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Indians successfully threaded the needle with Trevor Bauer trade

What the Indians did on July 30, 2019 was a masterclass in trading and roster building

Colorado Rockies v Cincinnati Reds Photo by Joe Robbins/Getty Images

Leading up to the trade deadline, all the talk about the Indians was their need to “thread the needle” with regards to a potential Trevor Bauer deal. In other words, trade away one of their best pitchers without looking like total sellers, while also securing talent for the future.

Easy, right?

As the dust settles on Trade Deadline Eve, it certainly looks like the Indians nailed it.

In return for — at most — one and a half years of Trevor Bauer (half if we’re being realistic with his 2020 arbitration value), the Indians pulled in outfield stud, Yasiel Puig, their designated hitter for the next five years, Franmil Reyes, and a trio of high-upside lottery tickets/reclamation projects in starting pitcher Logan Allen, reliever Scott Moss, and 19-year-old Victor Nova.

In terms of the narrative of “threading the needle”, one doesn’t need to look past the two biggest names of the deal in Puig and Reyes.

Yasiel Puig is, well, Yasiel Puig. There are few like him, he has a rocket for an arm and a firecracker for a personality. He’ll fight at the drop of a hat to defend his teammates, and he may or may not follow his scouting reports. But he sure can beat the shit out of baseballs, and for the next two-plus months, he’ll be doing it all for the Indians.

Puig isn’t having his best season with the Reds prior to the trade, slashing just .255/.305/.480 with 22 home runs and a career-low walk rate of 5.8%. Slotting him immediately in a corner outfield spot, though, and his 98 wRC+ on the season has him as the Tribe’s second-best non-platooned outfielder. Jordan Luplow and Tyler Naquin are a great duo together, but there’s been a noticeable gap besides them and rookie sensation Oscar Mercado. Greg Allen has shown flashes of something finally, but even he doesn’t exactly inspire confidence for a deep playoff run. That’s where Puig and his now-Indians leading 22 home runs comes into play.

While his overall season numbers aren’t great, you can find some hope in Puig’s bat this season pretty easily. Most notably, he’s been on a tear since early June — coincidentally, right when the Indians themselves heated up. Since June 4, my new friend Puig has slashed .311/.363/.610 with 12 of his 22 home runs for a 146 wRC+. His hard-hit rate has dipped around 4% from last season, which is a concern, but it’s nothing that he can’t make up for by settling in and getting amped up to be in another playoff race. Puig is an emotional dude, who’s to say he wasn’t mentally letting off the gas a bit while the Reds circled the drain?

Acquiring Puig is great for this season — baggage and dingers and all — and it helps soften the blow of losing a talented pitcher like Bauer for the current run to October. But where the real value of this trade comes is Franmil Reyes.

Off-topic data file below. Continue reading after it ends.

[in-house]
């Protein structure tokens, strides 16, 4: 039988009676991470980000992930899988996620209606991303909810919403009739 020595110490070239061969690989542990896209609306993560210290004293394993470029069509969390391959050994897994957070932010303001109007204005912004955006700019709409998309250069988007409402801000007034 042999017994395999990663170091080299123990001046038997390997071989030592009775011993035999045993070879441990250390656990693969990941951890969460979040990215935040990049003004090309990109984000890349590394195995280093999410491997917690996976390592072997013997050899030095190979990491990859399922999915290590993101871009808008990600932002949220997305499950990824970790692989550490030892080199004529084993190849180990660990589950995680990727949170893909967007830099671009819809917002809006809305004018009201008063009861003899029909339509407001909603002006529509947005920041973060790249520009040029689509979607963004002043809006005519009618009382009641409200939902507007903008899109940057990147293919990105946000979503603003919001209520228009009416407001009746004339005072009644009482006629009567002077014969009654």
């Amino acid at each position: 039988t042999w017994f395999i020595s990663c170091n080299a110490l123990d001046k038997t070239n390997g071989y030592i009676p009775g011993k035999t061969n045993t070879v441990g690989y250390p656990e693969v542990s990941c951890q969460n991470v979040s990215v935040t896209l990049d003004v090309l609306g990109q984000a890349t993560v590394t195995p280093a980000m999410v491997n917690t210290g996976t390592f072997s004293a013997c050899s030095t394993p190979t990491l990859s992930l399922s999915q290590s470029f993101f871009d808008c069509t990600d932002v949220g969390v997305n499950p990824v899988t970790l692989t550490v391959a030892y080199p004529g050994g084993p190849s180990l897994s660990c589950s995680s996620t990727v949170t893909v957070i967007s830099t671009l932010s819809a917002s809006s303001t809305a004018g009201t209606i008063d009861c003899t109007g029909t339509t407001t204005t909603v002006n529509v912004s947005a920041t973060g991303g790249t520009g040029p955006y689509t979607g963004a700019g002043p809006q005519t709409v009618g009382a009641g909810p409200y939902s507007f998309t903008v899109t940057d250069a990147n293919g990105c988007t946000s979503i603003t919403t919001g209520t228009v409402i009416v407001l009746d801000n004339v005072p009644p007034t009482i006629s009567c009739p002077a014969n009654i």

The Indians haven’t been shy about their strategy of building to stay competitive for multiple seasons instead of sinking everything into one shot on a good year. Win your division for a decade and you’ll probably get hot at the right time a couple years. It’s unconventional (for now) and comes with a lot of risks, but if you can keep acquiring players like Oscar Mercado for seemingly nothing and Franmil Reyes as the second piece of a big deal, it’s probably going to work.

Reyes is a 24-year-old outfielder who was signed by the Padres as an international free agent in 2011. He displayed a powerful bat right away and was hitting double-digit home runs consistently by the time he reached A-ball, culminating in an impressive rookie campaign in 2018 (.280/.340/.498, 16 HR, 8.4 BB%, 28.1 SO%, 129 wRC+), and worthy follow-up this season (.253/.312/.535, 27 HR, 8.3 BB%, 26.6 SO%, 116 wRC+).

His surface numbers may be down overall, but Reyes’ power has jumped without sacrificing his approach at the plate — in fact, he’s striking out less and walking more than he did in his rookie season. If anything, he’s been snake-bitten by bad luck with a .265 BABIP.

Everything about his game screams positive regression (yes, even with a 116 wRC+), as pointed out by T.J. Zuppe on Twitter moments after the trade happened.

Reyes’ hard-hit rate is in the top 7% of baseball this season, while his expected wOBA (how well he should be hitting given his quality of contact), is in the top 10%.

Best of all, in terms of keeping the window open and the central theme of “threading the needle”, Reyes is under team control through 2021. He becomes eligible for arbitration in 2022, and won’t be a free agent until 2025. That’s plenty of time to either keep him on board through arbitration, or lock him up long-term if the stardom starts to show.

I don’t typically try to be the “eff the haters!” guy, especially when defending men in suits, but the Indians front office entered this final stretch of the trade deadline facing a sea of bad narratives, none more asinine than the idea that they would trade away Bauer as a salary dump in the midst of a playoff run. Unlike most teams in baseball, they didn’t have an obvious direction to go in — buy or sell — they needed to do a bit of both. They needed to take from a position of strength and prop their team up for a playoff run; bolster their offense to face quality pitching in August, September, and beyond — all without sacrificing another facet of the game.

They needed to thread the needle. And they did it.